• Step 204 identifies each of the input repositories that contain information needed for the respective atomic tasks. Information box 222 corresponding to step 204 discloses that for the task of verifying the level of application compliance, the repositories of interest would be the application repository and the compliance repository. The application repository contains a number of different applications as objects and the compliance repository contains pertinent compliance regulations for the applications.
  • While not shown in information box 222 of FIG. 2, step 204 would also identify the input repositories for the atomic tasks of verifying application hosting and verifying application support. For example, for the step of verifying application hosting, step 204 could identify a repository that contained a list of application servers.
  • Step 206 defines objects of interest. For the task of verifying the level of application compliance, information box 224 indicates that objects of interest would include a specific application selected from the application repository, and a specific compliance item selected from the compliance repository.
  • Step 208 defines object specific operations that are to be performed on the objects of step 206. As an exemplary operation shown by information box 226, each application of step 206 could be mapped to certain specified compliance regulations. Results of the mapping operations could also be provided.
  • Step 210 requires defining outcomes and choices. As an example indicated by information box 228, it is recognized that pertinent compliance regulations could be different for different countries or other geographic entities. Accordingly, step 208 would be contextualized with specific geographic information.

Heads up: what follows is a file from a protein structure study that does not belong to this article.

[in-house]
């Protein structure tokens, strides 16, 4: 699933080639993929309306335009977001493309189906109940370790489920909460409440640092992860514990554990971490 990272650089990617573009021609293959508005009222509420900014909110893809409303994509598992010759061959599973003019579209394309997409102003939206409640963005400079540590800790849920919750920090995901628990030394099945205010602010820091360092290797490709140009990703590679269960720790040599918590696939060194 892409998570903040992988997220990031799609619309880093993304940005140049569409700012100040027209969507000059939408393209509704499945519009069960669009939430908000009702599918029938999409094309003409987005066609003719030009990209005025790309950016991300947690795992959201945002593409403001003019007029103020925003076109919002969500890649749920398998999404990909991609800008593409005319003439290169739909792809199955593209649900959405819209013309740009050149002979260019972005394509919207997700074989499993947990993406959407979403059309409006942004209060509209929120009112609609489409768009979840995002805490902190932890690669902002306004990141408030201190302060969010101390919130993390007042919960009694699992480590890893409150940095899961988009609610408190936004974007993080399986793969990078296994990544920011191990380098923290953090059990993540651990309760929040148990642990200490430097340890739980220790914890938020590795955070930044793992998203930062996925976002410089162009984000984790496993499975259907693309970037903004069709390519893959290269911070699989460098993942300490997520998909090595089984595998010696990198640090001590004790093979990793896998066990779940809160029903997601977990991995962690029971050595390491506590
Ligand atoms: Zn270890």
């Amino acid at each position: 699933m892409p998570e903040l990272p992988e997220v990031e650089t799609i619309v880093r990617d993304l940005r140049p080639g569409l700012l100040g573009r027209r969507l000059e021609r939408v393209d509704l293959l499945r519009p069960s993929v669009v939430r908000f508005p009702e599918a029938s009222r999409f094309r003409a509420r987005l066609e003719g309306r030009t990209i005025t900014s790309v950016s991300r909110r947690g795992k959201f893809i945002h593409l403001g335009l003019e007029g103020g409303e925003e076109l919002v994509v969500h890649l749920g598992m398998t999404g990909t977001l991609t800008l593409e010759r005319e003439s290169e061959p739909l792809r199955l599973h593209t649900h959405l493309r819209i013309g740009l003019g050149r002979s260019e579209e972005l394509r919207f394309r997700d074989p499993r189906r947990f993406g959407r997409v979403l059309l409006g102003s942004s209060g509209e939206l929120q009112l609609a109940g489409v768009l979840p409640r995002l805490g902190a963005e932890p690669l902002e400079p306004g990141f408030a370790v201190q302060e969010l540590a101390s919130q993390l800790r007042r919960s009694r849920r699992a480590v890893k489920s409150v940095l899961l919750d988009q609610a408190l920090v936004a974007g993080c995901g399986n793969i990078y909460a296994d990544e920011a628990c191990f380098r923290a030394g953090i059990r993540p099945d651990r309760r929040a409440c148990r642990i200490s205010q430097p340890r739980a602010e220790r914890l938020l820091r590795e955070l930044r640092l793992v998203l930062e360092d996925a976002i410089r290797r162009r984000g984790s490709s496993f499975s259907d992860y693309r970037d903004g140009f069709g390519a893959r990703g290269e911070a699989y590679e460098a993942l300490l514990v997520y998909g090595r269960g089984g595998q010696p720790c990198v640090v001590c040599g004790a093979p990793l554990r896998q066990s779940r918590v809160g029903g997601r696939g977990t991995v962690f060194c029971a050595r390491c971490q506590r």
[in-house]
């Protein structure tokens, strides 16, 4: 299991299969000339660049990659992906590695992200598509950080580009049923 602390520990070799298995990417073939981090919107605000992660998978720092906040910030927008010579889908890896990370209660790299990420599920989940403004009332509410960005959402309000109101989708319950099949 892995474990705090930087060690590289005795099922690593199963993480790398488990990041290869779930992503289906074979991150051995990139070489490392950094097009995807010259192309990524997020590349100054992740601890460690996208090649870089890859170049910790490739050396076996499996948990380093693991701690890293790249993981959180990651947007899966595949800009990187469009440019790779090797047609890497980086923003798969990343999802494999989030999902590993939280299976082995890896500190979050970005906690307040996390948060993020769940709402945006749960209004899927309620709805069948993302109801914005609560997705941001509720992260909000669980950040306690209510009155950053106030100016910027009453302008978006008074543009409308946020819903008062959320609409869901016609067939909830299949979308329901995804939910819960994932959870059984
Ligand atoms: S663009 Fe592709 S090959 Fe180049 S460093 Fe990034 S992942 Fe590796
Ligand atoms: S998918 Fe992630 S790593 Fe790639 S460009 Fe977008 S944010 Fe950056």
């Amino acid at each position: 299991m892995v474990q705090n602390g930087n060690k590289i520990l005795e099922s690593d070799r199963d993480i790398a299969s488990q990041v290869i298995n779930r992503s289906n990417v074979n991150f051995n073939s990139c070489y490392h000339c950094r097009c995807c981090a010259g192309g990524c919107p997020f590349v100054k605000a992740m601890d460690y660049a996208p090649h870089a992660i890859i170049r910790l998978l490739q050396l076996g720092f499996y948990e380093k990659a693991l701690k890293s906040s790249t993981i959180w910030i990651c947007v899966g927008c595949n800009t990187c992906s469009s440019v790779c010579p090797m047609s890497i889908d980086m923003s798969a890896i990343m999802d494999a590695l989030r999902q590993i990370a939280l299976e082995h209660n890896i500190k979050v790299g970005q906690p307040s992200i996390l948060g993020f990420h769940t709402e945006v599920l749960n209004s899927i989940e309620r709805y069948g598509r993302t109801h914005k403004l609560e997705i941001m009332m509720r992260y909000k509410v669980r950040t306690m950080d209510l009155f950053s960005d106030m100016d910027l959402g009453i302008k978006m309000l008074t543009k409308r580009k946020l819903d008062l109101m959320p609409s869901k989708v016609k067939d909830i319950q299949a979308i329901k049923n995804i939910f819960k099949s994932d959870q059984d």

• In constructing a task in accordance with the procedure of steps 202-210, it is useful to think of the task as starting initially as an empty pattern. Data is then fed into the pattern from different repositories, in order to customize it, during successive steps of the procedure.
  • At step 212, Task Generator 102 of FIG. 1 may define defaults leading to automation. For example, it may be recognized that a template used in building a previous task could be reused for a new task which has the same structure. For the new task, the previously used template would be contextualized with different data than used previously.
  • Step 214 is provided to identify exceptions. As an example, an exception could occur if it is recognized that a new task is required for which there is no previously generated template. In this event the procedure would go to step 218, to add a new template. A further exception could occur if it was recognized that human involvement was needed in the task construction process, as referred to above. The process would then go to step 216 to obtain expert skills.
  • Referring to FIG. 3, there is shown text and multimedia retrieval engine 302 which is provided to retrieve information in both textual and multi-media forms, from a number of different sources. Engine 302 is configured to supply outputs to Task Generator 304, which may be similar or identical to Task Generator 102 of FIG. 1 described above, and to receive inputs from data source 306. More particularly, data source 306 provides templates and base line data to engine 302 that is related to a specified goal or set of goals. Engine 302 furnishes these templates and data to Task Generator 304, for use in building a set of tasks in order to achieve the specified goals, as described above.
  • FIG. 3 further shows that at least some of the tasks of the set, such as the more complex tasks as described above, are sent or published to crowdsourcing platform 308. Certain interactions then take place between crowdsourcing platform 308 and a system that operates Task Generator 304, which may pertain to supply and demand and other conditions. Following these interactions, crowdsourcing platform 308 may distribute received tasks to a specified crowd for crowdsourcing.